The top United Nations envoy in Sierra Leone today presented the Government with a report aimed at encouraging it to improve prisoners' rights, noting that failure to protect them constitutes "a threat to peace and stability" in the West African nation.
"In a country that has endured a decade-long war, peace consolidation is only achieved once all the potential threats to stability are addressed. The failure to protect and promote human rights for a particular group of people is one such threat," stated Victor Angelo, Secretary-General Ban Ki-moon's Executive Representative in Sierra Leone.
The report - entitled "Behind Walls: An Inventory and Assessment of Prisons in Sierra Leone" - was presented to Sierra Leone's Minister of Internal Affairs, Pascal Egbenda, in a brief ceremony held at the Freetown headquarters of the UN Integrated Office in Sierra Leone (UNIOSIL), which Mr. Angelo heads.
Major challenges facing prisons in Sierra Leone include overcrowding and squalid living conditions, including the lack of adequate food, clothing, medicine, hygiene and sanitation.
The result of physical inspection of the country's 13 prisons and interviews with inmates and staff, the report highlights that though the 13 prisons have a combined capacity of 1,495 detainees, there are a total of 1,693 persons detained as of 13 April 2007. Twenty of them, including one woman, were on death row.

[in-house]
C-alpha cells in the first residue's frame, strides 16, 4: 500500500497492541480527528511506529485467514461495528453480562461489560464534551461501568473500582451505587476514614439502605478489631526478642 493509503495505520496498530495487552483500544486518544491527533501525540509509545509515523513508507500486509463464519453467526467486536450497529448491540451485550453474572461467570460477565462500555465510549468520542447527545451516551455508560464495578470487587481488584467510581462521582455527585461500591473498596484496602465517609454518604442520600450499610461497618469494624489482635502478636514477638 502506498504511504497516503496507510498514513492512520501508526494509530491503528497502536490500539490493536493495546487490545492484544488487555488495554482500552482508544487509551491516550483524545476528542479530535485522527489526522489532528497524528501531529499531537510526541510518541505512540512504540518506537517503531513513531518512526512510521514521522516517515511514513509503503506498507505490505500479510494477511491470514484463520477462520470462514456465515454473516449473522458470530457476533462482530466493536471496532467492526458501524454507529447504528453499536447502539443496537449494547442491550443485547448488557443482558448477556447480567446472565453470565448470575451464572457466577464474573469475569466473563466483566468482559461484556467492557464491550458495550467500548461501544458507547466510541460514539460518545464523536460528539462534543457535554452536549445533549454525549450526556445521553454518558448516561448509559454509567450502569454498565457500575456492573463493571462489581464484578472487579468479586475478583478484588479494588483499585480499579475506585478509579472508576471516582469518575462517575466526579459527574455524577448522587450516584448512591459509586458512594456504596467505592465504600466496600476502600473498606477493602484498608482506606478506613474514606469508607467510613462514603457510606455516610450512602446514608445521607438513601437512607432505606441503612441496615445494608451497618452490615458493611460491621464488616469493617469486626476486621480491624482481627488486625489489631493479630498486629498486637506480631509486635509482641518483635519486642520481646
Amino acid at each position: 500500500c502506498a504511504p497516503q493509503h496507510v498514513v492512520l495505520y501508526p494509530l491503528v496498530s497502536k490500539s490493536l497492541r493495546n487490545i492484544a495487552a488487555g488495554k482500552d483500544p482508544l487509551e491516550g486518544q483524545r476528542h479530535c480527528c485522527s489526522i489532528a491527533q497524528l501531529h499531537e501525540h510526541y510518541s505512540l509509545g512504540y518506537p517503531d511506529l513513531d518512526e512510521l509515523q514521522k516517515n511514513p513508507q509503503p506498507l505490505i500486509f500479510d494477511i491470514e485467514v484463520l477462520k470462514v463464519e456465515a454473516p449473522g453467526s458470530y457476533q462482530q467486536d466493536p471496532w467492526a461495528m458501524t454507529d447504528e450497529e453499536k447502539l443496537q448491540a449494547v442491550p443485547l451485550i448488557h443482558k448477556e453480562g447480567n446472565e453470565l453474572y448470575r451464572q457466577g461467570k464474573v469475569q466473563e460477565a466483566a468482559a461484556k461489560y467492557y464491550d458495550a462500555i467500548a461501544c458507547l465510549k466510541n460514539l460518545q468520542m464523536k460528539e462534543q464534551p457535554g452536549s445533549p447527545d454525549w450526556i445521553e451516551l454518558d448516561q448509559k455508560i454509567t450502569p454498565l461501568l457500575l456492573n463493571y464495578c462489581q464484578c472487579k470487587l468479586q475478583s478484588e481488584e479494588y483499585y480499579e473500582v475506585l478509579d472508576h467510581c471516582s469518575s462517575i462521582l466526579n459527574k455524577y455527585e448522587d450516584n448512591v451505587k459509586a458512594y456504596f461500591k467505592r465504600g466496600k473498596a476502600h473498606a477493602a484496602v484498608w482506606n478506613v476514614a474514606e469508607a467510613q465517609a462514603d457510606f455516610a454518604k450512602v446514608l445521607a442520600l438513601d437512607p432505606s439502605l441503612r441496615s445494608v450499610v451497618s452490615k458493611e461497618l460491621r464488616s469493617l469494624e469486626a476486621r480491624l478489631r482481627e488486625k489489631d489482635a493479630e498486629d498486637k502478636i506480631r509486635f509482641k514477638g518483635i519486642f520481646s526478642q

UNIOSIL has already put in place measures for emergency relief assistance to the prisons and is supporting the Government in developing a project to strengthen the prisons through the UN Peacebuilding Fund, which was launched in October 2006 in response to the growing global demand for sustained support to countries emerging from conflict.
The Fund supports countries before the UN Peacebuilding Commission, currently Burundi and Sierra Leone, but is also available to countries in similar circumstances as designated by the Secretary-General.
UNIOSIL has also been conducting training programmes for prison officials, which is one of the recommendations of the report released today.